- Ridiculous Lawsuits: The last point to tie this all together is that they make very ridiculous cases against either minor crimes or companies/individuals that had never done any wrongdoing in the first place. I believe it serves two purposes. As mentioned before, it stifles competition. But it also makes the SEC seem more legitimate. The idea behind these cases is they don’t even care if they win or lose. The whole purpose to try and bleed the companies. No one would support the SEC if they purposely ignored crimes. So they make up ridiculous lawsuits to give the appearance that they are “protecting” main street investors. Here are some examples of these and how I think they tie to corporate interests:
- A crypto called Kin had a recent lawsuit filed against by the SEC for selling an “unregistered security” . Many people have mixed opinions on Kin but love them or hate this is what happened. Kin conducted an ICO well before any rules or guidelines had been released. They were very careful to vet everyone who bought, they also paid taxes on the sale. And they even banned the ICO in Canada (their home country) because Canada’s version of the SEC told them they would have to register as a security. Now would they really have sold in the US if their coin was a security? If you do your research on Kin, they were started by the messaging app Kik. And the whole goal is to use Kin to help unite indie apps against Facebook. This leads me to believe that Facebook has a hand in the SEC. Especially since the lawsuit was declared last week and Facebook is supposed to announce their own coin this month.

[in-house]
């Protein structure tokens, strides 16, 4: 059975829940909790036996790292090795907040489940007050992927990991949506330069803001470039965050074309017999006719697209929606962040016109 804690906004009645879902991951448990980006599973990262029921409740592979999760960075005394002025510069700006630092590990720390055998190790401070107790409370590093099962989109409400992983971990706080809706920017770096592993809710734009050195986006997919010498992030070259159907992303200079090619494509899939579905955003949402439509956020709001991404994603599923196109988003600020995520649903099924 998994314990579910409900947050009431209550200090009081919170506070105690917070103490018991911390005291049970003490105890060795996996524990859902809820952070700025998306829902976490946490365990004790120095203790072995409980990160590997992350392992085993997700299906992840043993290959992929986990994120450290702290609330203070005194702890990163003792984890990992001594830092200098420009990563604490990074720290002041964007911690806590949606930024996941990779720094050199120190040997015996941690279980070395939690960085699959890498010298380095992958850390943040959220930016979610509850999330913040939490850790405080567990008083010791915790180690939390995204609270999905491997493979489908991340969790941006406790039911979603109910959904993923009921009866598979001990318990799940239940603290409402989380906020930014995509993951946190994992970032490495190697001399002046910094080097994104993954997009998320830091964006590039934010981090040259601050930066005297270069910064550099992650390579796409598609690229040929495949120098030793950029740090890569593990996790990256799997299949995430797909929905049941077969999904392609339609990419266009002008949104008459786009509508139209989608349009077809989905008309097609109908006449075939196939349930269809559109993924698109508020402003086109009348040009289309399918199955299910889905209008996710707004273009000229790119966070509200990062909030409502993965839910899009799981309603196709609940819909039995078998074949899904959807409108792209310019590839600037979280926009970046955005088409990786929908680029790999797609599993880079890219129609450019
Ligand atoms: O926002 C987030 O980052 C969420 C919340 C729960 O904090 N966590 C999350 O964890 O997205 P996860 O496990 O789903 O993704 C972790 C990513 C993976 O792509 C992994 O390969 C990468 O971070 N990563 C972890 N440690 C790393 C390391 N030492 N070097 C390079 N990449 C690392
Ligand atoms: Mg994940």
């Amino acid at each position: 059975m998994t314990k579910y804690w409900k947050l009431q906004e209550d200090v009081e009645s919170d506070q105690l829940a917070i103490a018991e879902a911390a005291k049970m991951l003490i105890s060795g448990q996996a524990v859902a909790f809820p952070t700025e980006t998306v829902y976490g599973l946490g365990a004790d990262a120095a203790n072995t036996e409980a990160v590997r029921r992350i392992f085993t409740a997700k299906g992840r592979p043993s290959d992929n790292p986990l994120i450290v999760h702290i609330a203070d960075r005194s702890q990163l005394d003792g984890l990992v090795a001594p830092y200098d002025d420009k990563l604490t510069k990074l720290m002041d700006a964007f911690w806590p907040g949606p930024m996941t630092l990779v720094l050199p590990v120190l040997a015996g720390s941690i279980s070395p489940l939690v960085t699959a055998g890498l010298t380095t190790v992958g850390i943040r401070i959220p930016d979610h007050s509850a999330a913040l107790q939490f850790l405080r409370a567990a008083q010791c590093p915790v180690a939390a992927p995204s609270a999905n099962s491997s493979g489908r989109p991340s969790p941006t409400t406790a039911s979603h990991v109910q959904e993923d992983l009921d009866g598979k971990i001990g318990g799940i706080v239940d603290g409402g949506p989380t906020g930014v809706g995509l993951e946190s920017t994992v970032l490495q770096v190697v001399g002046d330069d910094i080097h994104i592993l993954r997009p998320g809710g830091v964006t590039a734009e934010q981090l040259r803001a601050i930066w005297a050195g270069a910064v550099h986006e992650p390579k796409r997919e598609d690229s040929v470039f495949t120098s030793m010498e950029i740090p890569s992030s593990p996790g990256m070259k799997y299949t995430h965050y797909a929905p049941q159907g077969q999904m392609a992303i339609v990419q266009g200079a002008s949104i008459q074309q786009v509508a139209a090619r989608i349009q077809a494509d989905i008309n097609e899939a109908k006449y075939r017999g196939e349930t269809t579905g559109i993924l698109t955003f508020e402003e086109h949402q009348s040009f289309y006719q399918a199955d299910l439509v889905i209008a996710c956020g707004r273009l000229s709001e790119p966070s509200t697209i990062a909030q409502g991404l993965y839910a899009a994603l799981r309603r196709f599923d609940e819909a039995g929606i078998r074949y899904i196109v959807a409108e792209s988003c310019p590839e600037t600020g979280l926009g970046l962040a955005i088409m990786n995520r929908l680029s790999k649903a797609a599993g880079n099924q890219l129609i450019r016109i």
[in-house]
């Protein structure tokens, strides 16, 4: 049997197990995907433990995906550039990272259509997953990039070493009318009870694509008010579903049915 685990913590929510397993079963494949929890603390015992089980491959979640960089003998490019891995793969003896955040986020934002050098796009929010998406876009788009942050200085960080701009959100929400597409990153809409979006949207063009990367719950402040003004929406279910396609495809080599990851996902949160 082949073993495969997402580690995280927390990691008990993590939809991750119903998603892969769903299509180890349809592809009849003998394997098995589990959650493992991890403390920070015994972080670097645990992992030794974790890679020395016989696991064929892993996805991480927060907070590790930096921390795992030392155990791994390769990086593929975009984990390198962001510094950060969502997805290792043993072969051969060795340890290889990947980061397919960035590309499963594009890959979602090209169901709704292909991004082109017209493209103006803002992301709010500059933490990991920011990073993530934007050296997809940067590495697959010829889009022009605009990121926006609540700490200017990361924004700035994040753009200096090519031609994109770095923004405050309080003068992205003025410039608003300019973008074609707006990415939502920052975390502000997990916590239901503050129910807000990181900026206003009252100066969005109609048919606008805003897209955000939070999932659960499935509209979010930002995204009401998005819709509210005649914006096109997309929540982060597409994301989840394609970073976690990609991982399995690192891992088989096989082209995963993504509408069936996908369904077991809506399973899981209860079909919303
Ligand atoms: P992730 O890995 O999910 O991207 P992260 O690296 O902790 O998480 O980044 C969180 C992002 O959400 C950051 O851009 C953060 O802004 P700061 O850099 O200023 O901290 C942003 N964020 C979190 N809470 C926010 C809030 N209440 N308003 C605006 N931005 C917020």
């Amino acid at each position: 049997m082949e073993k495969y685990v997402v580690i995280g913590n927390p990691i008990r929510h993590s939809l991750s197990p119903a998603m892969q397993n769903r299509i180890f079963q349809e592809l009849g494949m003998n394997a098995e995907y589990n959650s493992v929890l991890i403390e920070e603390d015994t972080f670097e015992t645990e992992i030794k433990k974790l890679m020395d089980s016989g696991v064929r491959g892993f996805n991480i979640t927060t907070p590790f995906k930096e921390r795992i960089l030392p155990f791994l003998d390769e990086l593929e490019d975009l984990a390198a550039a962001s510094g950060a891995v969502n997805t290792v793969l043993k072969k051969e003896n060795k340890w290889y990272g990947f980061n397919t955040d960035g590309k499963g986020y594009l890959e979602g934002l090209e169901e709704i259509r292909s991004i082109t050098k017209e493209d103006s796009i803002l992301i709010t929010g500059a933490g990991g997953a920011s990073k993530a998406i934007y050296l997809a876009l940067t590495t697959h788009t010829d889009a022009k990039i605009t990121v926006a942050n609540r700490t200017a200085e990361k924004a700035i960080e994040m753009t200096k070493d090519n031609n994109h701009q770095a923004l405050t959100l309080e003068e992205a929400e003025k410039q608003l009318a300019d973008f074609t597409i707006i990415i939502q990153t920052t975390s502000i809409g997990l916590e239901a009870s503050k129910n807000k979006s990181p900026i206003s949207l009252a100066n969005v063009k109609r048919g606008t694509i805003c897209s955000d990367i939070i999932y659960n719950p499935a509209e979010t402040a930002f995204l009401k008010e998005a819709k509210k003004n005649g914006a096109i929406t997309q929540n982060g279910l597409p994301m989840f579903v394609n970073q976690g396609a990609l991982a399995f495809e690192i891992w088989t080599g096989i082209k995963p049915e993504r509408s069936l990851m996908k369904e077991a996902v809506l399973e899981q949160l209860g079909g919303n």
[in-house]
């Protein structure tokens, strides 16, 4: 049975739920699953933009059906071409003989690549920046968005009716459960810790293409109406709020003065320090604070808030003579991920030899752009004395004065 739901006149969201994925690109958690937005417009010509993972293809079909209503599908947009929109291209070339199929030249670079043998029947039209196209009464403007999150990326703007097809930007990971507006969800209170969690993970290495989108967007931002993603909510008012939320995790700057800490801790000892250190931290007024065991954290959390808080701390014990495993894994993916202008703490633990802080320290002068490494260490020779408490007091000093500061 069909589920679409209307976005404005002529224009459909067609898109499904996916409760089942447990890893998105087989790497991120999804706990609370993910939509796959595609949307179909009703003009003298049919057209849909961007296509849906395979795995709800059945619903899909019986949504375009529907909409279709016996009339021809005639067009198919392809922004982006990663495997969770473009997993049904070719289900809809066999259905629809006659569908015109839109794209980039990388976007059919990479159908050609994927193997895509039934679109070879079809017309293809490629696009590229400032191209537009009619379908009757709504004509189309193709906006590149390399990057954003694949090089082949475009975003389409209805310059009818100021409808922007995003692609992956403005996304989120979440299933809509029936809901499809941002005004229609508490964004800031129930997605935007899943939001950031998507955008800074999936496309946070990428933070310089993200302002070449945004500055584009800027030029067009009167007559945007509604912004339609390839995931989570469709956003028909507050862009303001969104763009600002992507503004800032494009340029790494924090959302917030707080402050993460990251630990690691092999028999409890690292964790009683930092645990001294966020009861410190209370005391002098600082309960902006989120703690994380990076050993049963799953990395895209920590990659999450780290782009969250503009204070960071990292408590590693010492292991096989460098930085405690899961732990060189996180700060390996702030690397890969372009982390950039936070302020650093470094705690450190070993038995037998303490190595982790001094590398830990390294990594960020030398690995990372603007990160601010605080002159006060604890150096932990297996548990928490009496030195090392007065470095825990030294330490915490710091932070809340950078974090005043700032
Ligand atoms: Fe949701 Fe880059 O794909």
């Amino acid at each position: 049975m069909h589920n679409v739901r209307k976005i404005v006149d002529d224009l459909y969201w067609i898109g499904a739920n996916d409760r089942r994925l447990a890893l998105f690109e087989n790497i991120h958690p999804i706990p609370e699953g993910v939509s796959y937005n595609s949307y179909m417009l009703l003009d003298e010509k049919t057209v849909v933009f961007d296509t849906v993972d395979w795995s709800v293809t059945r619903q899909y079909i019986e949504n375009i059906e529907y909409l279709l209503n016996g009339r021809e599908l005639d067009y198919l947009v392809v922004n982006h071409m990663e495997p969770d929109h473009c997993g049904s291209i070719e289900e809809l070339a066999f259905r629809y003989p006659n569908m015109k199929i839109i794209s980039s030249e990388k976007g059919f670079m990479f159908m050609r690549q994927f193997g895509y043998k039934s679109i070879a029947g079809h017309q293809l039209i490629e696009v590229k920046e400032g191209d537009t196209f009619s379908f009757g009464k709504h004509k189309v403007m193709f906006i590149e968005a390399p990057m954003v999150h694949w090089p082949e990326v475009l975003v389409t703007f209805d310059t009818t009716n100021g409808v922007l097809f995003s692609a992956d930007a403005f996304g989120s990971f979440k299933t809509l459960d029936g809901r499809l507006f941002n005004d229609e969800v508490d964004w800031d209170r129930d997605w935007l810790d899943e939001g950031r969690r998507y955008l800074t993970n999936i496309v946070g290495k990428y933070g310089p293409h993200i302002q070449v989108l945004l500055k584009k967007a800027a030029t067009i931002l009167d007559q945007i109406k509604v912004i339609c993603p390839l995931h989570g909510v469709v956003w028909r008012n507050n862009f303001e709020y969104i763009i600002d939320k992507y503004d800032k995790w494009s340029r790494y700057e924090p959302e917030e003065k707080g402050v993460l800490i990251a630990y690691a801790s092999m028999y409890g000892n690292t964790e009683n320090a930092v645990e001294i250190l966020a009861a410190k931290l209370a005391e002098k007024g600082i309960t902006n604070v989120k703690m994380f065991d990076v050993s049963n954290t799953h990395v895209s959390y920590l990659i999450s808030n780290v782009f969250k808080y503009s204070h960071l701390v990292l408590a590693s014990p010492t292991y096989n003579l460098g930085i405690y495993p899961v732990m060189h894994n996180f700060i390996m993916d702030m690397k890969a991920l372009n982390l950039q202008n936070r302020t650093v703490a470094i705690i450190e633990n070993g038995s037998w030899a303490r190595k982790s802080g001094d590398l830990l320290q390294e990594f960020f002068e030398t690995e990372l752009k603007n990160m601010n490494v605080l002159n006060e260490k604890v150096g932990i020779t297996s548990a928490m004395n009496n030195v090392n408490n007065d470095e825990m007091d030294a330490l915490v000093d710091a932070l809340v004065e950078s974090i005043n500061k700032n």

- Elon Musk tweets. Literally just an opportunity to go after Elon after he had drawn a lot of harsh criticism over his tweets. Just an easy way for them to get free publicity.
- Mark Cuban: Went after Mark Cuban for years over insider trading. Went to court, he was proven innocent. Probably just another publicity stunt.
- Gary Griffiths and Cliff Steffes. Two railroad yard employees who literally just noticed one day that limos coming to their workplace and parking and an unusual amount of men in suits being given tours of the site. They speculated the company would be bought out and invested a lot in the company. Sure enough, the company was bought out, and the SEC sued them. Keep in mind this was in 2010. When the SEC was under a lot of scrutiny for not going after the big banks after the financial crash.
Please let me know of what you guys think of this theory in the comments below and if I should add anything to it. Thanks!
Disclaimers First off, I am not a financial expert. My entire theory above is based solely on my personal experience in the markets and speculation. Second, I attempted to look to see if someone had already posted this theory here. I could not find anything, which is interesting because I’ve heard this theory very often from many people. Anyways, if this theory already exists here, I apologize for reiterating it. Third, I am very new to the r/conspiracy Reddit. I am not that into conspiracies, I mostly just find them entertaining or interesting thought experiments. That being said I do believe a select few and that includes this one.